runs arpeggios; and his lengthy duet with Cole does not contribute much musically,
the coda coming as a welcome relief.  The second Bigard feature, C-jam Blues, is
taken at a more leisurely tempo after Armstrong’s spoken intro, in which he gives a
nod to Ellington.  About three-quarters of the way through in the arrangement of C-
jam Blues that follows, there is nice quotation from Ellington’s Rockin’ in Rhythm.  
But too often there is a seemingly endless repetition of phrases by Bigard, which I
did not find congenial.        
    Hines, too, is given the stage to himself on Love Me or Leave Me as he is
accompanied only by the rhythm section.  While I enjoy Hines’ piano playing, I don’t
think it fit well with the Armstrong All Stars, being outside of their particular
“traditional jazz” métier.  Others, such as Shaw on string bass and Cole on drums,
are given extended breaks.
   And that brings us to the vocals.  Those by Armstrong are what by now we are
well accustomed to hearing, and they were greeted rapturously by the attendees at
this concert, particularly the duet he shared with Teagarden on Old Rockin’ Chair,
including their humorous banter back and forth as they traded verses.  As this
number concludes, the audience is very vocal in their appreciation.  
    Ms. Middleton, on the other hand, is another story.  The best I can say of her
singing is that it is adequate, but she is no blues singer of the classic mold.  She was
more renowned, perhaps, for her acrobatics and mugging on stage, which the
audience is possibly witnessing, judging by its response during The Hucklebuck and
Where Did You Stay Last Night?  I only saw Velma Middleton once in a concert by
the All Stars I attended in Nashville, ca. 1957 or 1958.  She was an extremely large
lady—said by one commentator to weigh 250 lbs. and another 300 lbs.—and she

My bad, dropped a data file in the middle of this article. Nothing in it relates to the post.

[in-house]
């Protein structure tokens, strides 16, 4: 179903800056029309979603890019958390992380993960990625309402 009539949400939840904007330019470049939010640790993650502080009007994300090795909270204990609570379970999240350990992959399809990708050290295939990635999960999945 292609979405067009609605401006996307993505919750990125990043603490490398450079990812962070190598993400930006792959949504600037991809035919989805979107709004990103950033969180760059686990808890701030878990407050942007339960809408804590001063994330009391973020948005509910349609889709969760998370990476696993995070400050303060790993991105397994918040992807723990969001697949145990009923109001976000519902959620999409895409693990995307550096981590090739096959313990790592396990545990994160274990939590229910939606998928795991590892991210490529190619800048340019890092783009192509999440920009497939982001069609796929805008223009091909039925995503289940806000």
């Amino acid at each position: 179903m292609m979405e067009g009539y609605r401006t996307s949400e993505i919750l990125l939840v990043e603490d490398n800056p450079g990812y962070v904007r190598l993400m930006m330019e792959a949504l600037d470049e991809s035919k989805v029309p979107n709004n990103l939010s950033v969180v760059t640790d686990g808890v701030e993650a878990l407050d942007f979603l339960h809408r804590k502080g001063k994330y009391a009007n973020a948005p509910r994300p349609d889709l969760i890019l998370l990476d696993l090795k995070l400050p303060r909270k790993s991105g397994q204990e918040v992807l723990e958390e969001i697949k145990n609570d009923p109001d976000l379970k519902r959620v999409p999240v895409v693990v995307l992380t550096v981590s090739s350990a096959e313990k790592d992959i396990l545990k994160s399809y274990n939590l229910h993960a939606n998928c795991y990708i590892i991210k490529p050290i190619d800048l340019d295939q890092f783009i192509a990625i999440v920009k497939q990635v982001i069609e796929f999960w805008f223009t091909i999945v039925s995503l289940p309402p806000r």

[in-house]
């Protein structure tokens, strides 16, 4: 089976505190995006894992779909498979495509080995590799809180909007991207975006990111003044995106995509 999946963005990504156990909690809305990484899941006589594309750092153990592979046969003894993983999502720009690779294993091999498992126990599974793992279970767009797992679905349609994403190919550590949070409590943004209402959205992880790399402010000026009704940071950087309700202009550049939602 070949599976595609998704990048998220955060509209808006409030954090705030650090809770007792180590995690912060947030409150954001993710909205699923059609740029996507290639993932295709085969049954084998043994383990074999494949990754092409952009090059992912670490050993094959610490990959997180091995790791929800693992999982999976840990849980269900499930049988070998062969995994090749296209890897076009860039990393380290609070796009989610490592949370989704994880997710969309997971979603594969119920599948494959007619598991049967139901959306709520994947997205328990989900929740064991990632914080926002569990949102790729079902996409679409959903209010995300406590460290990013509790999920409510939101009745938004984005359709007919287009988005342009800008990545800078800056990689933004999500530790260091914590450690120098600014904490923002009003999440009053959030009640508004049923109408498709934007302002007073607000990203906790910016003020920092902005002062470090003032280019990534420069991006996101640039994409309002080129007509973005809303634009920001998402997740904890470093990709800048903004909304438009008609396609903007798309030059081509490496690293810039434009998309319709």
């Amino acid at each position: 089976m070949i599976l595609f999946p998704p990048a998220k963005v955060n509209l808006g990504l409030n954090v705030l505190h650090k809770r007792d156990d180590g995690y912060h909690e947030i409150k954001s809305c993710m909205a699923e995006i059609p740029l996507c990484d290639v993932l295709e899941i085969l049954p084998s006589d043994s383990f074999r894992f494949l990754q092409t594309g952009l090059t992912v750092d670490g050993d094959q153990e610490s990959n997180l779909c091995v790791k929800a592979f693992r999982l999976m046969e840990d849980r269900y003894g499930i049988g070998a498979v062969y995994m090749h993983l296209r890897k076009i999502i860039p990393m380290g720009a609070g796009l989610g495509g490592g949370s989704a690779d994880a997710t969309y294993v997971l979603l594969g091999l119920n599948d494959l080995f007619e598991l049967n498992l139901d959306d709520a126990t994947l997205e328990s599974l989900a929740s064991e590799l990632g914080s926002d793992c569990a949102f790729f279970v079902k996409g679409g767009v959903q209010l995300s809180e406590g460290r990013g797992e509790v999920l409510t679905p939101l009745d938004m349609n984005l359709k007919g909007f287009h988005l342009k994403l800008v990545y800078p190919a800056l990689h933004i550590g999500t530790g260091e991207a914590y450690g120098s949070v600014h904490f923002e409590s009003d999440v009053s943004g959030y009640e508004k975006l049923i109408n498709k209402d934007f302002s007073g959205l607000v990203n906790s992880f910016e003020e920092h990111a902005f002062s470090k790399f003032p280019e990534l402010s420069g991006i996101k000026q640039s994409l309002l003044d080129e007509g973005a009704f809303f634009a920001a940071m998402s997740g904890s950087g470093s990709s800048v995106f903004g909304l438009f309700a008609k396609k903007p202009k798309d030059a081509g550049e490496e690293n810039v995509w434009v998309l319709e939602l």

only reached about five feet or so in height.  She was much given to dancing around
on stage, all avoirdupois a-quiver, and ending many songs by going into a split.   I
confess the display put me off—but not the audience, by and large.  They applauded
wildly and cheered, spurring her on to greater efforts, as they appear to be doing
here.  She was undoubtedly a good sport and a very likeable person—Armstrong
defended her fiercely when the critics went after her, and she was a member of the
group right up to her fatal heart attack while on tour with them in Africa in 1961—
but she was a singer of less than bountiful talent.
   While I regret closing with a cavil, I would be remiss in not considering the
sound.  No information is given as to the kind of recording equipment used here.  It
seems to have been rather primitive as there is poor definition of the instruments,
the brass “buzzing” frequently; and the balance and separation are often off.  The
drums do not fare well, having dull, loud tom toms—almost deafening at times—
and hissing cymbals throughout; and the piano and bass are often off mike.  All in
all the audio is of a “lo-fi” caliber.  Those for whom sound quality is not crucial will
probably have no trouble with it here, but for all others this caveat is given so that
there will be no surprise that might be unwelcome.  
     The result of all this is my being conflicted about this CD, as I mentioned above.  
There is much to like but there are also a few negatives.  
     More information is available at the Upbeat web site, www.upbeat.co.uk.ere
*On DW 25, all the titles on Riccardi’s list with the exception of Can Anyone Explain;
Big Daddy Blues; High Society; and Bugle Blues are included, as is Where Did You
Stay Last Night